But even after becoming a global celebrity, Thunberg has led by example, traveling to events around Europe mainly by train. She’s currently sailing from the US to Portugal to attend the UN climate meeting in Madrid in December.
Some Swedish airports have now reported a decline in travelers, which some activists attribute to the “Greta effect,” a newfound awareness of humanity’s impacts on the planet and a desire to make a difference.
The Swedes have even coined a word for the shame that travelers are beginning to feel about flying: flygskam, pronounced “fleeg-skahm.”
Rosén is trying to use flygskam to her advantage. She resolved last year to swallow her squeamishness about making her friends reckon with their own travel “because I sort of got fed up with being more scared of being socially inconvenient than climate collapse,” she said.
It’s not just Sweden; environmental activists, scientists who study the climate, and ordinary people in other countries like Switzerland, the United Kingdom, Germany, and the United States are curbing their air travel, if not giving it up outright.
However, the growing global alarm about the environmental impacts of aviation comes as air travel continues to rise. A record 31.6 million passengers are expected travel on US airlines this week for the Thanksgiving holiday, CNN reported. Our global economy is tightly interwoven with aviation as it carries goods and facilitates commerce. Leisure flights are also increasing, and growing demand for services like two-day and overnight shipping has led some companies like Amazon to invest more in cargo aircraft.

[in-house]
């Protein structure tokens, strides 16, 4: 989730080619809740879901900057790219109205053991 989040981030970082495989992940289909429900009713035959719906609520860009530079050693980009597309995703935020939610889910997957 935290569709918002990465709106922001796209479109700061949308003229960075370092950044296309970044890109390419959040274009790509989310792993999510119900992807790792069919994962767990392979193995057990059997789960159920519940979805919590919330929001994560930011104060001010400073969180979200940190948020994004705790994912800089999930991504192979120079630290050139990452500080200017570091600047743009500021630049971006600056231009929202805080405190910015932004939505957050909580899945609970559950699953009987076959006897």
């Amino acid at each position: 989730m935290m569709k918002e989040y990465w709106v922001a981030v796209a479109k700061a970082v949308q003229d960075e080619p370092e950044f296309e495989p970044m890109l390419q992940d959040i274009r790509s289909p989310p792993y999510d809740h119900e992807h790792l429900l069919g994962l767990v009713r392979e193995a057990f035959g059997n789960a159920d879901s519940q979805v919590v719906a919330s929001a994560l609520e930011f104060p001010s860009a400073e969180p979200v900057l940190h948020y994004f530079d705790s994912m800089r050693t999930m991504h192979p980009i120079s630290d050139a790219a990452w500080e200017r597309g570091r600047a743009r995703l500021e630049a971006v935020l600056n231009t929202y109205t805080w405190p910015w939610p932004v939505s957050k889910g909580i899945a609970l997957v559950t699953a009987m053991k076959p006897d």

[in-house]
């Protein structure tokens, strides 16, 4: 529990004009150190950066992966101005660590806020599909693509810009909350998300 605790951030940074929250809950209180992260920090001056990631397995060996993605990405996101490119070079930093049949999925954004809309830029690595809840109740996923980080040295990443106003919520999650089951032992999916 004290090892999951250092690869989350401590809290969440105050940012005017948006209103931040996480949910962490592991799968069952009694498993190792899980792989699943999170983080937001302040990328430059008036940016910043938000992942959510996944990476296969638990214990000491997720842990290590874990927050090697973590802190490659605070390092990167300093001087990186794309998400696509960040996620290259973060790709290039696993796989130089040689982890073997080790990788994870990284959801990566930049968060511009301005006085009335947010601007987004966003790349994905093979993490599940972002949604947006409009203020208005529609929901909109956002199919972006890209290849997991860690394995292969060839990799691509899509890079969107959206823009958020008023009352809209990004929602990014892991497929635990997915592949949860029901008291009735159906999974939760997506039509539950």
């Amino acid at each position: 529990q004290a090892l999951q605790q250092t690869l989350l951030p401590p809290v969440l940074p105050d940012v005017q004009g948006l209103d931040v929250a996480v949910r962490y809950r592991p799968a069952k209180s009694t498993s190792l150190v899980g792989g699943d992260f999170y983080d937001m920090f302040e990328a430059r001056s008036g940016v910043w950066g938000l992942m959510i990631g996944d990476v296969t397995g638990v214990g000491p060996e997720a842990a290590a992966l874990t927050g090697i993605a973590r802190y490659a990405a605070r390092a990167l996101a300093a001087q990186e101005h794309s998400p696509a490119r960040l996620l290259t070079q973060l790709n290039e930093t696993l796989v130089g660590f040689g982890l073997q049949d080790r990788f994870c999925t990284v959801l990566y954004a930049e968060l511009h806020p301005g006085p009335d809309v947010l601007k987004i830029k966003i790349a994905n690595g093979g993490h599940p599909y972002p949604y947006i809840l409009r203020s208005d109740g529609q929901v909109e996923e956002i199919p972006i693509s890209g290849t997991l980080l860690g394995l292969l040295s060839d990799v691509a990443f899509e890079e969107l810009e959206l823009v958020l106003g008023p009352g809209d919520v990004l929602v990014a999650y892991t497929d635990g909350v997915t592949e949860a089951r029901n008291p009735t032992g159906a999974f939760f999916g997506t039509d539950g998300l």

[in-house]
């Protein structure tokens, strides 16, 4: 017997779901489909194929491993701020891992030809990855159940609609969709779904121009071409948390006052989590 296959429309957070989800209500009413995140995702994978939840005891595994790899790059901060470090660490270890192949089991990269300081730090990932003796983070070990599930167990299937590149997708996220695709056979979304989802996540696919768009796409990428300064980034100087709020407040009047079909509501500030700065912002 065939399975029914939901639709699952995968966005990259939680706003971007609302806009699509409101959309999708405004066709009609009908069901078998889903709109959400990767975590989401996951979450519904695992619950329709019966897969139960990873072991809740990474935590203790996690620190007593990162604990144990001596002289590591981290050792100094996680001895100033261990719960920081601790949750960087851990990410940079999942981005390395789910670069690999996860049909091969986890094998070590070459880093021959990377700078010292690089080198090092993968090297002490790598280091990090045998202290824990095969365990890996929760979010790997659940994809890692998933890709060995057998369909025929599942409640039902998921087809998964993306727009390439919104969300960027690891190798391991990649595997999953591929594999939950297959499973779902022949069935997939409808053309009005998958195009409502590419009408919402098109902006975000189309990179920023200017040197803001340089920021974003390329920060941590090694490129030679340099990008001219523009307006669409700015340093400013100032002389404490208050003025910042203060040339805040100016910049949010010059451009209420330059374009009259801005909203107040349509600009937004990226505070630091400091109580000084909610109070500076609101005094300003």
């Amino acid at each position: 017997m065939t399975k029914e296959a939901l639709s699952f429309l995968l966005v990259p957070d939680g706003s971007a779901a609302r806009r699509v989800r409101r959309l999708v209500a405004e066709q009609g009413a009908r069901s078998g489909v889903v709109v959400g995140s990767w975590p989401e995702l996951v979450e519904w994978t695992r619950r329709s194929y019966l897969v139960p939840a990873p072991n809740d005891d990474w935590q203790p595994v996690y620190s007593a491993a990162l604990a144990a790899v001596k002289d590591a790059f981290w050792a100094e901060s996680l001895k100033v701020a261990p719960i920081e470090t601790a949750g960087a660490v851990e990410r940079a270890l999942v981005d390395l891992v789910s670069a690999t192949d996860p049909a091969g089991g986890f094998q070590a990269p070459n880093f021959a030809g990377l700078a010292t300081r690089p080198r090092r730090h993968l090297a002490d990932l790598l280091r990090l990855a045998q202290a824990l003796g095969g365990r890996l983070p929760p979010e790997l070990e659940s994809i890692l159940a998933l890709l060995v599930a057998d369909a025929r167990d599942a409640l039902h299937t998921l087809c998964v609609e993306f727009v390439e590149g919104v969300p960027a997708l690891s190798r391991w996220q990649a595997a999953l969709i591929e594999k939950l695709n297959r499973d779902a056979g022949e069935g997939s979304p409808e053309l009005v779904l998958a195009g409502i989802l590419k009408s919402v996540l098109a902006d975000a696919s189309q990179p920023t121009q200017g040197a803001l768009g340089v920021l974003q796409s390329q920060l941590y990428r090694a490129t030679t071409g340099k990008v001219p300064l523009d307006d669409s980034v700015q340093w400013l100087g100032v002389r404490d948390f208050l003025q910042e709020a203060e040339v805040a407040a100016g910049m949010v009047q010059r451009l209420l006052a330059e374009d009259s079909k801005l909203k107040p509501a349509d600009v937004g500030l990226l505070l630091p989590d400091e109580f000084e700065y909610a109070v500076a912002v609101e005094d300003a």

All this demand is expected to soar higher, particularly as prices for flights decline and wealth grows in emerging economies.
For regular flyers, air travel is often the dominant contributor to their greenhouse gas footprints. With the window rapidly closing to limit global warming to a bearable level — scientists warn that the planet has as little as 12 years to halve global emissions to restrict warming to 1.5 degrees this century — it is more critical than ever to find a way to shrink aviation’s carbon footprint. Every bit of carbon dioxide we emit now will linger in the atmosphere and warm the planet for decades, but completely decarbonizing aircraft will likely require technologies that are decades away. Reducing the number of flights is one of the few surefire ways to curb emissions in the meantime.